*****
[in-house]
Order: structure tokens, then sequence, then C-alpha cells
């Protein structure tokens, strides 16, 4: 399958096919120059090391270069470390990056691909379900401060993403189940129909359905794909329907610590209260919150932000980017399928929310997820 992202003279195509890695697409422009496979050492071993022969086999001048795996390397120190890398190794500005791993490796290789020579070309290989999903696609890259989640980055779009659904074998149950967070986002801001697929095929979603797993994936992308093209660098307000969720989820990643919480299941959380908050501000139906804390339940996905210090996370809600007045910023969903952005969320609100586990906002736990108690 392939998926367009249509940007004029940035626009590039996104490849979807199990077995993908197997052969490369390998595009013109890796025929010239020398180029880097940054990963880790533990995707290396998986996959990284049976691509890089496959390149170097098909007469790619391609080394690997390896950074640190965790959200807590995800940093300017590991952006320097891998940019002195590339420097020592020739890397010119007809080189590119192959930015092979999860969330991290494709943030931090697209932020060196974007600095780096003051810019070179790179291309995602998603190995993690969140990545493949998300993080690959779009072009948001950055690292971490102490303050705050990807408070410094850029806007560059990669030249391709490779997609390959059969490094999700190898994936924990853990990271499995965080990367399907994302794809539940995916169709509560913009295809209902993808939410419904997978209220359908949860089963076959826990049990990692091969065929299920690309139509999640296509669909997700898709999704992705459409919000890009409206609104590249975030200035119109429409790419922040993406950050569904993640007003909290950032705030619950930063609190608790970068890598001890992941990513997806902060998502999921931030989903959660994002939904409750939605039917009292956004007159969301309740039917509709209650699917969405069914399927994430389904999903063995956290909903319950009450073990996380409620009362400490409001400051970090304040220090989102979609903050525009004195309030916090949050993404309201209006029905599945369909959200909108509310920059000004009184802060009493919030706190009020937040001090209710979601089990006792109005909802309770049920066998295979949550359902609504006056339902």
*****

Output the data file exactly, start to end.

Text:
[in-house]
Order: structure tokens, then sequence, then C-alpha cells
């Protein structure tokens, strides 16, 4: 399958096919120059090391270069470390990056691909379900401060993403189940129909359905794909329907610590209260919150932000980017399928929310997820 992202003279195509890695697409422009496979050492071993022969086999001048795996390397120190890398190794500005791993490796290789020579070309290989999903696609890259989640980055779009659904074998149950967070986002801001697929095929979603797993994936992308093209660098307000969720989820990643919480299941959380908050501000139906804390339940996905210090996370809600007045910023969903952005969320609100586990906002736990108690 392939998926367009249509940007004029940035626009590039996104490849979807199990077995993908197997052969490369390998595009013109890796025929010239020398180029880097940054990963880790533990995707290396998986996959990284049976691509890089496959390149170097098909007469790619391609080394690997390896950074640190965790959200807590995800940093300017590991952006320097891998940019002195590339420097020592020739890397010119007809080189590119192959930015092979999860969330991290494709943030931090697209932020060196974007600095780096003051810019070179790179291309995602998603190995993690969140990545493949998300993080690959779009072009948001950055690292971490102490303050705050990807408070410094850029806007560059990669030249391709490779997609390959059969490094999700190898994936924990853990990271499995965080990367399907994302794809539940995916169709509560913009295809209902993808939410419904997978209220359908949860089963076959826990049990990692091969065929299920690309139509999640296509669909997700898709999704992705459409919000890009409206609104590249975030200035119109429409790419922040993406950050569904993640007003909290950032705030619950930063609190608790970068890598001890992941990513997806902060998502999921931030989903959660994002939904409750939605039917009292956004007159969301309740039917509709209650699917969405069914399927994430389904999903063995956290909903319950009450073990996380409620009362400490409001400051970090304040220090989102979609903050525009004195309030916090949050993404309201209006029905599945369909959200909108509310920059000004009184802060009493919030706190009020937040001090209710979601089990006792109005909802309770049920066998295979949550359902609504006056339902």